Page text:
Boom in NI home improvements builds pressure on construction trade

Home improvement projects and housebuilding in Northern Ireland have hit their highest levels in five years, heaping pressure on construction firms, a survey has said.

ccording to the Royal Institution of Chartered Surveyors (RICS), the growth of workloads led to a sharp increase in the cost of materials and a shortage of staff during the first quarter of the year.

Surveyors reported a rise in workloads, with marked growth in private residential construction, which hit its highest reading in five years. 

Infrastructure work also jumped, with growing numbers of surveyors reporting a rise in activity.

Overall, respondents to the survey, conducted by RICS in partnership with law firm Tughans, said the construction sector had been recovering well from the impact of the pandemic.

However, there were some constraints on a return to normality. Eight out of 10 said a shortage of materials was holding up the industry, up from 57% in the first quarter of the year.

And they predicted the cost of materials would go up by nearly 10% over the next year – outpacing a 7% increase anticipated for tender prices.

There were also fears about future labour shortages in skilled trades and professional roles.

A growing number of industry professionals were worried about a lack of quantity surveyors in the future.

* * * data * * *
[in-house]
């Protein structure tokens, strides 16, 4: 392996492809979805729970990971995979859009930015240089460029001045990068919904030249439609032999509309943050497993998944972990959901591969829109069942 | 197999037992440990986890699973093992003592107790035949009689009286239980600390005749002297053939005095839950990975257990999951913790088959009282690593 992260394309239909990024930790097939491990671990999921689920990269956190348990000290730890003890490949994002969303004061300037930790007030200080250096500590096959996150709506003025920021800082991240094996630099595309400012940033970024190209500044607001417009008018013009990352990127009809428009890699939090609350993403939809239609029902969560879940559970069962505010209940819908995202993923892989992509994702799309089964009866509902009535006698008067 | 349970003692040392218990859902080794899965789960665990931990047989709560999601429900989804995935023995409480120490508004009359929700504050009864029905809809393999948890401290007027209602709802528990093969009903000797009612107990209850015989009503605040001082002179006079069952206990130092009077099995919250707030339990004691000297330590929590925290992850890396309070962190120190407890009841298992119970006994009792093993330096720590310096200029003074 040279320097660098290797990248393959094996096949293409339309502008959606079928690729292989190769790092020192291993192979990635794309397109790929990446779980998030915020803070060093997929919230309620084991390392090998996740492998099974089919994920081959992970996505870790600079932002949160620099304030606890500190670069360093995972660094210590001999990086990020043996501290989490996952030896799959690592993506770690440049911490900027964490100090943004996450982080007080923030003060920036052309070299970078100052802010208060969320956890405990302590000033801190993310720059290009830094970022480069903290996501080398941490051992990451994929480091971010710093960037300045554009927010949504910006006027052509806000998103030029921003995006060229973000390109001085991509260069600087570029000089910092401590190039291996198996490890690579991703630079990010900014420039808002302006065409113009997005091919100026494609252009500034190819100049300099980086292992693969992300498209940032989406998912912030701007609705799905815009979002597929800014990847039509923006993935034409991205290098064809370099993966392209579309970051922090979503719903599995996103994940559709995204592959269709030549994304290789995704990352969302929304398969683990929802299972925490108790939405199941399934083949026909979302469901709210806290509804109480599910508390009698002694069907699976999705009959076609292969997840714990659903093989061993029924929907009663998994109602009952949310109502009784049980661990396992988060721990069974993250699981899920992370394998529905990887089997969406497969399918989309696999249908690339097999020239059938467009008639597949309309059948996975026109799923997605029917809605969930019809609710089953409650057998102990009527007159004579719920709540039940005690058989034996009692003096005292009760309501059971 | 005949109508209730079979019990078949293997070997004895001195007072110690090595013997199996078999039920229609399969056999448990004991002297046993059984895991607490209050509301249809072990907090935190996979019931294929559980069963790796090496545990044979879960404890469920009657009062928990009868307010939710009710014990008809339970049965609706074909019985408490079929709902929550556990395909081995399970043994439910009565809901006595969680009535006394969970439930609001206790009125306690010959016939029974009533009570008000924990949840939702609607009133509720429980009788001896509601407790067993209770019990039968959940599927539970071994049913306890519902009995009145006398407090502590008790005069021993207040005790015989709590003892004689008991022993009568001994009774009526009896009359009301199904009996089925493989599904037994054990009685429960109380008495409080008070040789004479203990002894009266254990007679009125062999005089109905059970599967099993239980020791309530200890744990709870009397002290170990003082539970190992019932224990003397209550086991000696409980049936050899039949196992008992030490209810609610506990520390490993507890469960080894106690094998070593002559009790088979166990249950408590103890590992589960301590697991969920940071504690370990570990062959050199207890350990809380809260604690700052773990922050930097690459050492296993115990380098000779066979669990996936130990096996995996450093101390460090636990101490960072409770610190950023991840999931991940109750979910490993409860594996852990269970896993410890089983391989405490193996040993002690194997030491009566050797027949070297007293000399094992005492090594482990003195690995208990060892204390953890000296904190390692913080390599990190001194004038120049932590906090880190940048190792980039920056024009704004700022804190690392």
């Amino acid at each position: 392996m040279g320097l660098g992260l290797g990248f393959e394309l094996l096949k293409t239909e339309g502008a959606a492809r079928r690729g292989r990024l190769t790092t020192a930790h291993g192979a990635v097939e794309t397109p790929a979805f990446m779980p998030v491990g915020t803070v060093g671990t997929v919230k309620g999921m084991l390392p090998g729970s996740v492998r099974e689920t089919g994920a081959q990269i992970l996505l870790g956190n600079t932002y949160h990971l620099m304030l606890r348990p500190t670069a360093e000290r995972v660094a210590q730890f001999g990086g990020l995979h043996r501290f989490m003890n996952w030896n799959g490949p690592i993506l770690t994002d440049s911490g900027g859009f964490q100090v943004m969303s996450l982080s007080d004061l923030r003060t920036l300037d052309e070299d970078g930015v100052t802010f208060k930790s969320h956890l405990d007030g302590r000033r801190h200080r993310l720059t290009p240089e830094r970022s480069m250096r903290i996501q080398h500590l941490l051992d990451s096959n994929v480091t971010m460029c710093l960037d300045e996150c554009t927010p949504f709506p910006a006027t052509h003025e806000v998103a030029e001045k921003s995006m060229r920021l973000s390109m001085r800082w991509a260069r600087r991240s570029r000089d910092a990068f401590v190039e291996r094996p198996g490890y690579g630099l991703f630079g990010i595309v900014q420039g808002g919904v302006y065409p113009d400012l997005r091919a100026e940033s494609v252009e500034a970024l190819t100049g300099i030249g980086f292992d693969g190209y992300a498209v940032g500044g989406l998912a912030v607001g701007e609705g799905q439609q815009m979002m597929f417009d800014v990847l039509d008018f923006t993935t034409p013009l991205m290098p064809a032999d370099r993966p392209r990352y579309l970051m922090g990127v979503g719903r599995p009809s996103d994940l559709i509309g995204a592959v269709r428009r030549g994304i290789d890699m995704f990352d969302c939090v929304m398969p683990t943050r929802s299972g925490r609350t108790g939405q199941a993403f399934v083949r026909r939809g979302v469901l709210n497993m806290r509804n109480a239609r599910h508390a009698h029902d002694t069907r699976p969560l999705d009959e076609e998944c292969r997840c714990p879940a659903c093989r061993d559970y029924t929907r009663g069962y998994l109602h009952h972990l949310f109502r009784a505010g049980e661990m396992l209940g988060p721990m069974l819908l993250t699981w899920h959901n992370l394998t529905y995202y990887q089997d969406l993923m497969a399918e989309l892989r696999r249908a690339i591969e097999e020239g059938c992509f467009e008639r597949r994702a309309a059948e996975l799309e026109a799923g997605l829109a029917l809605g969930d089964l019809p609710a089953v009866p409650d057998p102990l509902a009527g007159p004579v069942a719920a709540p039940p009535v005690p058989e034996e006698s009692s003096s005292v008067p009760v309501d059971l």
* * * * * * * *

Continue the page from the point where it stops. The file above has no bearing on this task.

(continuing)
And there was a shortage of bricklayers, and other construction professionals.

Overall, there were predictions of continued growth in workloads. 

Jim Sammon, RICS NI construction spokesman, said: “With skills shortages pushing up wages and material shortages also leading to increased costs, it’s perhaps no surprise that NI respondents expect profit margins to continue to be squeezed over the next year.

“But it is encouraging that workloads have continued to grow and expectations are for ongoing growth, albeit that workload expansion in Northern Ireland is being reported at a lower levels than elsewhere in the UK.”

Michael McCord, senior partner at Tughans, said the growth in house building was unsurprising, given the demand for housing.

“Perhaps even more significantly for the economy is the strong growth in infrastructure activity. 

“Investment in infrastructure will support the recovery and enhance Northern Ireland’s competitiveness for the longer-term.”

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